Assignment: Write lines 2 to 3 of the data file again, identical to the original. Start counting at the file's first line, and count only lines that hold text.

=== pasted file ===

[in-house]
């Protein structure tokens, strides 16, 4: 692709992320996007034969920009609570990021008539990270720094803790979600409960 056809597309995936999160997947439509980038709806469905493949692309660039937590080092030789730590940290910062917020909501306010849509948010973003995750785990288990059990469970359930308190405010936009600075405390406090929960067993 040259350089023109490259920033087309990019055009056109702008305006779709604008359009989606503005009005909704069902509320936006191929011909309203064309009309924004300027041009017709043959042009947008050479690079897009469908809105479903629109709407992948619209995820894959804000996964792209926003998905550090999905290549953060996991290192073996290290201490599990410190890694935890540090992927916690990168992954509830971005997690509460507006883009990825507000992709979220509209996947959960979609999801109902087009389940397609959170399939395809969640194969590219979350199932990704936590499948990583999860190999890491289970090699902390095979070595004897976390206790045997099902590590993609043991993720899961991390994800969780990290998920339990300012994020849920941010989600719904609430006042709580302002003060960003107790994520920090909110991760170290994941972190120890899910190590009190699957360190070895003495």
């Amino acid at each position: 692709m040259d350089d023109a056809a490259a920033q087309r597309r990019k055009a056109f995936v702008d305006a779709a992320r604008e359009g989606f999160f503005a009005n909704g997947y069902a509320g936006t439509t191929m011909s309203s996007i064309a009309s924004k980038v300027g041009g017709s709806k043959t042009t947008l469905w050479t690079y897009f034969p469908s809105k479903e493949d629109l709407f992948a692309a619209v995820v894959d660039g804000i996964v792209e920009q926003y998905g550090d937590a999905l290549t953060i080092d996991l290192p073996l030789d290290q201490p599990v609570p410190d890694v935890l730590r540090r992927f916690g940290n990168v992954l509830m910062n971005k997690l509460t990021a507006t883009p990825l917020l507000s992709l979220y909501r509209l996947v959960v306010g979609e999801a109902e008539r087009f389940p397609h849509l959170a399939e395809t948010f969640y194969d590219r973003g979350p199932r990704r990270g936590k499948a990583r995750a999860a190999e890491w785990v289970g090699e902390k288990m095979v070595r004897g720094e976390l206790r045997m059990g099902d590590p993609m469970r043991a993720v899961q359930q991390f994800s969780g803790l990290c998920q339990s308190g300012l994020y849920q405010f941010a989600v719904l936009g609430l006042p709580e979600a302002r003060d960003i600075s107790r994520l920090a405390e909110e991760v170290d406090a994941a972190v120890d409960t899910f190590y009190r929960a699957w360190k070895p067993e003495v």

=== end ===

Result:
């Protein structure tokens, strides 16, 4: 692709992320996007034969920009609570990021008539990270720094803790979600409960 056809597309995936999160997947439509980038709806469905493949692309660039937590080092030789730590940290910062917020909501306010849509948010973003995750785990288990059990469970359930308190405010936009600075405390406090929960067993 040259350089023109490259920033087309990019055009056109702008305006779709604008359009989606503005009005909704069902509320936006191929011909309203064309009309924004300027041009017709043959042009947008050479690079897009469908809105479903629109709407992948619209995820894959804000996964792209926003998905550090999905290549953060996991290192073996290290201490599990410190890694935890540090992927916690990168992954509830971005997690509460507006883009990825507000992709979220509209996947959960979609999801109902087009389940397609959170399939395809969640194969590219979350199932990704936590499948990583999860190999890491289970090699902390095979070595004897976390206790045997099902590590993609043991993720899961991390994800969780990290998920339990300012994020849920941010989600719904609430006042709580302002003060960003107790994520920090909110991760170290994941972190120890899910190590009190699957360190070895003495």
């Amino acid at each position: 692709m040259d350089d023109a056809a490259a920033q087309r597309r990019k055009a056109f995936v702008d305006a779709a992320r604008e359009g989606f999160f503005a009005n909704g997947y069902a509320g936006t439509t191929m011909s309203s996007i064309a009309s924004k980038v300027g041009g017709s709806k043959t042009t947008l469905w050479t690079y897009f034969p469908s809105k479903e493949d629109l709407f992948a692309a619209v995820v894959d660039g804000i996964v792209e920009q926003y998905g550090d937590a999905l290549t953060i080092d996991l290192p073996l030789d290290q201490p599990v609570p410190d890694v935890l730590r540090r992927f916690g940290n990168v992954l509830m910062n971005k997690l509460t990021a507006t883009p990825l917020l507000s992709l979220y909501r509209l996947v959960v306010g979609e999801a109902e008539r087009f389940p397609h849509l959170a399939e395809t948010f969640y194969d590219r973003g979350p199932r990704r990270g936590k499948a990583r995750a999860a190999e890491w785990v289970g090699e902390k288990m095979v070595r004897g720094e976390l206790r045997m059990g099902d590590p993609m469970r043991a993720v899961q359930q991390f994800s969780g803790l990290c998920q339990s308190g300012l994020y849920q405010f941010a989600v719904l936009g609430l006042p709580e979600a302002r003060d960003i600075s107790r994520l920090a405390e909110e991760v170290d406090a994941a972190v120890d409960t899910f190590y009190r929960a699957w360190k070895p067993e003495v």